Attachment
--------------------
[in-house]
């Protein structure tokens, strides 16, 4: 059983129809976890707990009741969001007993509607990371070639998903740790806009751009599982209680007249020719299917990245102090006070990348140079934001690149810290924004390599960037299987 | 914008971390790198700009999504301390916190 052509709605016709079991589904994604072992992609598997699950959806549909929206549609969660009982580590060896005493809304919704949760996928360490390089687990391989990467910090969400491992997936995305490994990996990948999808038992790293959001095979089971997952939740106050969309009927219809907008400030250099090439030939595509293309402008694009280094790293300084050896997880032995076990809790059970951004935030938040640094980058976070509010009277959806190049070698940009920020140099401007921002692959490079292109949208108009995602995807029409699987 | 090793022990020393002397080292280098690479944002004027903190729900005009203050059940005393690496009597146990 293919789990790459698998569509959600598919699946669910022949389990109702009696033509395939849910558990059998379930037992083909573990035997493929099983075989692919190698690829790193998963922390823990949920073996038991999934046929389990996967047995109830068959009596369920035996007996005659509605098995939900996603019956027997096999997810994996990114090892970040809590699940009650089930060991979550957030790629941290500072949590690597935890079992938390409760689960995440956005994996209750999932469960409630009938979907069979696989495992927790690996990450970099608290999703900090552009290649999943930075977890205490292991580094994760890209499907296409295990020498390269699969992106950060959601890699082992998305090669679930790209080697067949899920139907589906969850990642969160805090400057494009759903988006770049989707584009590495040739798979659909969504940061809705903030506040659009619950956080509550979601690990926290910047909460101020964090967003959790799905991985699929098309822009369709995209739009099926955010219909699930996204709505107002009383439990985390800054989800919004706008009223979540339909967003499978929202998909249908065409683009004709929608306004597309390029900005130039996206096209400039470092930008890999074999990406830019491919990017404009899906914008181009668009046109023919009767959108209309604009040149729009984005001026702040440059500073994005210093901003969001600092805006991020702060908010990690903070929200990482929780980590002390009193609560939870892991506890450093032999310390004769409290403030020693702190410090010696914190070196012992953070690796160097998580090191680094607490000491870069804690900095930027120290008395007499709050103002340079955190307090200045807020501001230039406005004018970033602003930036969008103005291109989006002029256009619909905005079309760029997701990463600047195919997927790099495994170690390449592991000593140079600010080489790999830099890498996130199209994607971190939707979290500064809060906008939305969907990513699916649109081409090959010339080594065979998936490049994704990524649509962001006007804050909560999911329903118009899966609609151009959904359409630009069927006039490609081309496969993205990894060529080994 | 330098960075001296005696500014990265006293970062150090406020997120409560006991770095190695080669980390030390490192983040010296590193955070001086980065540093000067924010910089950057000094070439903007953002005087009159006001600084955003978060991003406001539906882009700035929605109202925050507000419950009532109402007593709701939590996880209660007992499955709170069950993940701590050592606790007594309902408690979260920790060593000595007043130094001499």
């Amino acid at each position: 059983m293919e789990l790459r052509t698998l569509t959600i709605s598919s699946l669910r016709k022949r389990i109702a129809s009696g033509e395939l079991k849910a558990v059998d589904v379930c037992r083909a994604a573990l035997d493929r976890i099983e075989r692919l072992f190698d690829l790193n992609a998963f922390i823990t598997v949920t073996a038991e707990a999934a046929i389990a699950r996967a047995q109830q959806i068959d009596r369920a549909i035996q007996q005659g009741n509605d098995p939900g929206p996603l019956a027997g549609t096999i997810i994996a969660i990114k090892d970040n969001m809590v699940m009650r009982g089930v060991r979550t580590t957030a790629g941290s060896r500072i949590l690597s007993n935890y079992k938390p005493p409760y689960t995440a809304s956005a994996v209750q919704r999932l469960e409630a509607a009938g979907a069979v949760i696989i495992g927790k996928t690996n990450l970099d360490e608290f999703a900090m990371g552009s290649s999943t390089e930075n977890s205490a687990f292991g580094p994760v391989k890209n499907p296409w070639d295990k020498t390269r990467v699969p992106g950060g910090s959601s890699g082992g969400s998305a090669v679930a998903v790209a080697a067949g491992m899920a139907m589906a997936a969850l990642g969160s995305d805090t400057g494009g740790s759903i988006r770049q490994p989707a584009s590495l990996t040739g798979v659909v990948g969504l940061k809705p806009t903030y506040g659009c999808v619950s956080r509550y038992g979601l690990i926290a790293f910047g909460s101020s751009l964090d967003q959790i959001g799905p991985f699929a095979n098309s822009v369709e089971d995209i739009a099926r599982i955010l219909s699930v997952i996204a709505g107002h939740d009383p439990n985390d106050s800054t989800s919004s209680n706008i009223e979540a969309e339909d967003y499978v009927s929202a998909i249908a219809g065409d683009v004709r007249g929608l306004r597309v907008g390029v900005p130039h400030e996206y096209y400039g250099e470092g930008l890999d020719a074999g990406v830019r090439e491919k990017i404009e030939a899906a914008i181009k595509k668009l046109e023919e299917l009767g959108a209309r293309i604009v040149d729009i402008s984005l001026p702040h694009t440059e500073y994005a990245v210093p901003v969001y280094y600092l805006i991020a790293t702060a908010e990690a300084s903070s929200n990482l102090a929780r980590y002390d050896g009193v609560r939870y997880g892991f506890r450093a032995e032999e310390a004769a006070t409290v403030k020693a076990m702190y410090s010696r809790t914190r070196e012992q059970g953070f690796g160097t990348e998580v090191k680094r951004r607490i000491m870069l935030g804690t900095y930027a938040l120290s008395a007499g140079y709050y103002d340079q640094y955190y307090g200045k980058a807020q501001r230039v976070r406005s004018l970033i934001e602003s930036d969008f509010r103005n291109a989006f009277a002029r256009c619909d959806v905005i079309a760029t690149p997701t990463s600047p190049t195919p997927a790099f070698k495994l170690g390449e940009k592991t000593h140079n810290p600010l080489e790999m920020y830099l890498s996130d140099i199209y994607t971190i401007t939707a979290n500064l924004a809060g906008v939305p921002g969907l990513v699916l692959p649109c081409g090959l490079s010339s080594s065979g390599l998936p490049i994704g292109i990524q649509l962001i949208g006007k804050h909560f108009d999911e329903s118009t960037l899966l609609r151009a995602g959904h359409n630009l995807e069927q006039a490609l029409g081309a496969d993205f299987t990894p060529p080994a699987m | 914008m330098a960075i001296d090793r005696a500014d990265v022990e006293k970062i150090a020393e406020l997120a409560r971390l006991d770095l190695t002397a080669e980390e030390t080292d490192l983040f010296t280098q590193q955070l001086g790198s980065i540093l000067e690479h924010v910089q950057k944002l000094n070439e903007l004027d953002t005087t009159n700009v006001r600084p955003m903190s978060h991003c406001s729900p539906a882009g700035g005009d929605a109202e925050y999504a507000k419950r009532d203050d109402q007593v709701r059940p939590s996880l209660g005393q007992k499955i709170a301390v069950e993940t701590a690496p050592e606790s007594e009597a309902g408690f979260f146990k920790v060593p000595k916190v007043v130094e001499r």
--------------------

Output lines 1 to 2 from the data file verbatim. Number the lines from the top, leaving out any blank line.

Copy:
[in-house]
């Protein structure tokens, strides 16, 4: 059983129809976890707990009741969001007993509607990371070639998903740790806009751009599982209680007249020719299917990245102090006070990348140079934001690149810290924004390599960037299987 | 914008971390790198700009999504301390916190 052509709605016709079991589904994604072992992609598997699950959806549909929206549609969660009982580590060896005493809304919704949760996928360490390089687990391989990467910090969400491992997936995305490994990996990948999808038992790293959001095979089971997952939740106050969309009927219809907008400030250099090439030939595509293309402008694009280094790293300084050896997880032995076990809790059970951004935030938040640094980058976070509010009277959806190049070698940009920020140099401007921002692959490079292109949208108009995602995807029409699987 | 090793022990020393002397080292280098690479944002004027903190729900005009203050059940005393690496009597146990 293919789990790459698998569509959600598919699946669910022949389990109702009696033509395939849910558990059998379930037992083909573990035997493929099983075989692919190698690829790193998963922390823990949920073996038991999934046929389990996967047995109830068959009596369920035996007996005659509605098995939900996603019956027997096999997810994996990114090892970040809590699940009650089930060991979550957030790629941290500072949590690597935890079992938390409760689960995440956005994996209750999932469960409630009938979907069979696989495992927790690996990450970099608290999703900090552009290649999943930075977890205490292991580094994760890209499907296409295990020498390269699969992106950060959601890699082992998305090669679930790209080697067949899920139907589906969850990642969160805090400057494009759903988006770049989707584009590495040739798979659909969504940061809705903030506040659009619950956080509550979601690990926290910047909460101020964090967003959790799905991985699929098309822009369709995209739009099926955010219909699930996204709505107002009383439990985390800054989800919004706008009223979540339909967003499978929202998909249908065409683009004709929608306004597309390029900005130039996206096209400039470092930008890999074999990406830019491919990017404009899906914008181009668009046109023919009767959108209309604009040149729009984005001026702040440059500073994005210093901003969001600092805006991020702060908010990690903070929200990482929780980590002390009193609560939870892991506890450093032999310390004769409290403030020693702190410090010696914190070196012992953070690796160097998580090191680094607490000491870069804690900095930027120290008395007499709050103002340079955190307090200045807020501001230039406005004018970033602003930036969008103005291109989006002029256009619909905005079309760029997701990463600047195919997927790099495994170690390449592991000593140079600010080489790999830099890498996130199209994607971190939707979290500064809060906008939305969907990513699916649109081409090959010339080594065979998936490049994704990524649509962001006007804050909560999911329903118009899966609609151009959904359409630009069927006039490609081309496969993205990894060529080994 | 330098960075001296005696500014990265006293970062150090406020997120409560006991770095190695080669980390030390490192983040010296590193955070001086980065540093000067924010910089950057000094070439903007953002005087009159006001600084955003978060991003406001539906882009700035929605109202925050507000419950009532109402007593709701939590996880209660007992499955709170069950993940701590050592606790007594309902408690979260920790060593000595007043130094001499």